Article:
Robinson’s office worked last year to develop land-use rules about installing wind turbines.

The Planning and Zoning Commission passed the rules last fall. But the measure stalled when it reached the Assembly. The Assembly is rewriting city zoning laws and wants to finish them first before tackling new issues, Robinson said. The wind-generation rules may be on hold until mid-2010, he said.

Robinson said he gets frequent calls from city residents interested in installing wind generation on their property. There’s definitely interest.

But Anchorage isn’t an easy place to adopt one rule for all residents. The city wants to make sure wind-turbine rules are made after a vibrant public discussion.

“Some of these smaller applications, whether on residential lots or in business districts, will really challenge the values that people have,” he said.

“I don’t think if we were to just put it out there tomorrow it would be entirely embraced with open arms and everyone would think it’s a great idea. But I think the mayor is generally supportive.”



Wind and other alternative power systems are cropping up all over the state, largely spurred on by abundant sources of funds — federal and state grants for renewable energy and federal tax credits for installed systems — and communities eager to cut their dependence on expensive diesel fuel.

Alternative energy supplier Kirk Garoutte, owner of Susitna Energy, said he talked Anchorage Mayor Dan Sullivan into granting him permission to install two turbines at his 2507 Fairbanks St. property to help him demonstrate the equipment he sells.

Without net-metering in place, the turbines will only churn wind, not make electricity, but Garoutte said they’ll allow his customers to watch turbines in action.

A residential set-up, installed, costs about $15,000, he said. A Department of Energy program that delivers a 30-percent tax credit for residential renewable energy systems installed by 2016 can help lower upfront costs.

Perryville, an Alaska Peninsula community of 133 people, installed 10 of his turbines, Garoutte said. He believes the turbines will pay for themselves in about 18 months. Others whirl in Nome, Shaktoolik, Chignik, Kipnuk, Fairbanks, Healy and Willow.

Meera Kohler, president of Alaska Village Electrical Cooperative, said her power company for 53 villages has energized 21 turbines since 2003. Four more will be spinning in Chevak before the end of the year, she said.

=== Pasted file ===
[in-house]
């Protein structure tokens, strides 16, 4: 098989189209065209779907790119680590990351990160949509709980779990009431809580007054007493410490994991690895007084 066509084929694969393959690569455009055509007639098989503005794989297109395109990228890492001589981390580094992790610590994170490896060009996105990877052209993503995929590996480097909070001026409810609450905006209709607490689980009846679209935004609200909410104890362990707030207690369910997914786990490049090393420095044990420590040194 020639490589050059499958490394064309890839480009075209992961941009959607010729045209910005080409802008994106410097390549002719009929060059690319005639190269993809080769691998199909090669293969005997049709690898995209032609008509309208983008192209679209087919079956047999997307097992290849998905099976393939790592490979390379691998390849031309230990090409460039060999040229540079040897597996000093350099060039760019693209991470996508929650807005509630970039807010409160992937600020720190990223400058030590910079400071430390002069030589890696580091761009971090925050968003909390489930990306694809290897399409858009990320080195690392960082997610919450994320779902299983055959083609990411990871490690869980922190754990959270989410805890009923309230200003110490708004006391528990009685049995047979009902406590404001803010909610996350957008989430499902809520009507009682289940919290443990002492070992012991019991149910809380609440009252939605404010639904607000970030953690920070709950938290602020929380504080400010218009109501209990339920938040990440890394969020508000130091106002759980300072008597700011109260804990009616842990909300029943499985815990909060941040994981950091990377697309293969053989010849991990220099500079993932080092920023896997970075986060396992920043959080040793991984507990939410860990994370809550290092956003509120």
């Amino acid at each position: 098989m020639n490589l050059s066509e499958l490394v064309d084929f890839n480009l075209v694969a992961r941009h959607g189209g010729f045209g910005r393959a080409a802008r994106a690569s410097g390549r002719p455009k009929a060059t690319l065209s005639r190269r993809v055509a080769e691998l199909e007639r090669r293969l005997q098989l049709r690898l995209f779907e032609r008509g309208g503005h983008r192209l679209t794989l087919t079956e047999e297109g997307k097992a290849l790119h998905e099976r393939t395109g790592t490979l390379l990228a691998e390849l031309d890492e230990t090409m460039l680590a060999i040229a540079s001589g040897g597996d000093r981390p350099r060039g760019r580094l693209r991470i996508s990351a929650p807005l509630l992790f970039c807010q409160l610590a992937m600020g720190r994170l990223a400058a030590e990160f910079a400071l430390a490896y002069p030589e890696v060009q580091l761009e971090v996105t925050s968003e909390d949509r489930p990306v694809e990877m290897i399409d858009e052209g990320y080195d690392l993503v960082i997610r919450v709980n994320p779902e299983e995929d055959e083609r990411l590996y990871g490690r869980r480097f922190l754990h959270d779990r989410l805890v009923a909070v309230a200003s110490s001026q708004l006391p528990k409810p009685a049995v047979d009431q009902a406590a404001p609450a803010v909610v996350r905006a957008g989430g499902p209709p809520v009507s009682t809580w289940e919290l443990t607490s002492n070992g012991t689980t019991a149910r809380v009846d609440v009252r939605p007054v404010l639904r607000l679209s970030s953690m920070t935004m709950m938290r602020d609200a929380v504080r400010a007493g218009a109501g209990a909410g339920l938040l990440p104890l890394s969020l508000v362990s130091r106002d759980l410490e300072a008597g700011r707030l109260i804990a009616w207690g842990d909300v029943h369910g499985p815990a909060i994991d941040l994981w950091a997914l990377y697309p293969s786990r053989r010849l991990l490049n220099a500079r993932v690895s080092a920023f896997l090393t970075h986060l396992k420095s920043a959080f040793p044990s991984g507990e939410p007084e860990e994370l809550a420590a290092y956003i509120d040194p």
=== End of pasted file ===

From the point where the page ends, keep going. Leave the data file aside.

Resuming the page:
These are commercial-grade turbines, with an installed cost of nearly $1 million each, plus $1.5 million for a system that lets the turbines be monitored from afar, Kohler said.

AVEC spends about $5 million a year on diesel. The board hopes to shave $1.2 million off that with wind-generated energy, Kohler said.

Kodiak Electric Association in August installed three 1.5 megawatt turbines, each producing enough electricity to power 330 homes.

Darron Scott, Kodiak Electric chief executive, said in an August presentation to the Alaska Power Association that he expects the turbines will save 800,000 gallons of diesel each year.

A 36-turbine wind farm planned for Fire Island is expected to generate about 10 times the electricity from Kodiak’s three-turbine wind farm. Work on Fire Island could begin next year.

“We’re starting to see a lot of momentum pick up with wind around the state,” said Chris Rose, founder of the Renewable Energy Alaska Project.



Jerald Brown, president of the Bering Straits Native Corp. of Nome, said the corporation has invested more than $3 million in alternative energy products recently.

Two years ago, Bering Straits installed 93 solar panels on its Nome office building. The corporation also installed solar hot water heaters in two apartment buildings it owns, and partnered with Sitnasuak Native Corp. on Banner Wind LLC, a wind farm with 18 turbines that sells power to Nome Joint Utility.

Brown said the corporation is opening an energy-efficiency store in the corporate office building to sell LED light bulbs, energy-efficient garbage composters and timers to plug vehicles into.

Outside Fairbanks, a century-old resort where tourists flock to watch amazing northern lights displays while soaking in natural hot springs is on the forefront of alternative energy of a different kind.

In 2006, Chena Hot Springs owner Bernie Karl started generating power from geothermal hot water under the resort. This year he unveiled another mobile plant that uses heated waste water, from oil and gas development and other sources.

Out in Southwest Alaska, Naknek Electric Association is using millions in federal money to drill into potential geothermal sources. Its November newsletter describes results so far as “hopeful.”

There’s a lot happening Alaska backyards, too. This summer, 30 homeowners around the state participated in a “solar tour” aimed at taking the mystery out of green building techniques and home renewable energy systems.

In the Valley, some homes on the tour relied on renewable energy by necessity: A house made of straw bales that is beyond the reach of electricity and off-grid cabins near the Talkeetna Mountains that rely mostly on solar power, for example. Others incorporated efficient designs and renewable features for other reasons.

A modern two-story colonial home with a garage and full basement on the tour is heated by sun-warmed water. Homeowners Dave and Karen Jones said they wanted a low-maintenance home with low energy costs that they can enjoy in their retirement.

“We’re not making any concessions,” said Dave Jones. “We’re not tree huggers. We’re normal people. We’re just looking for a more efficient way to do it.”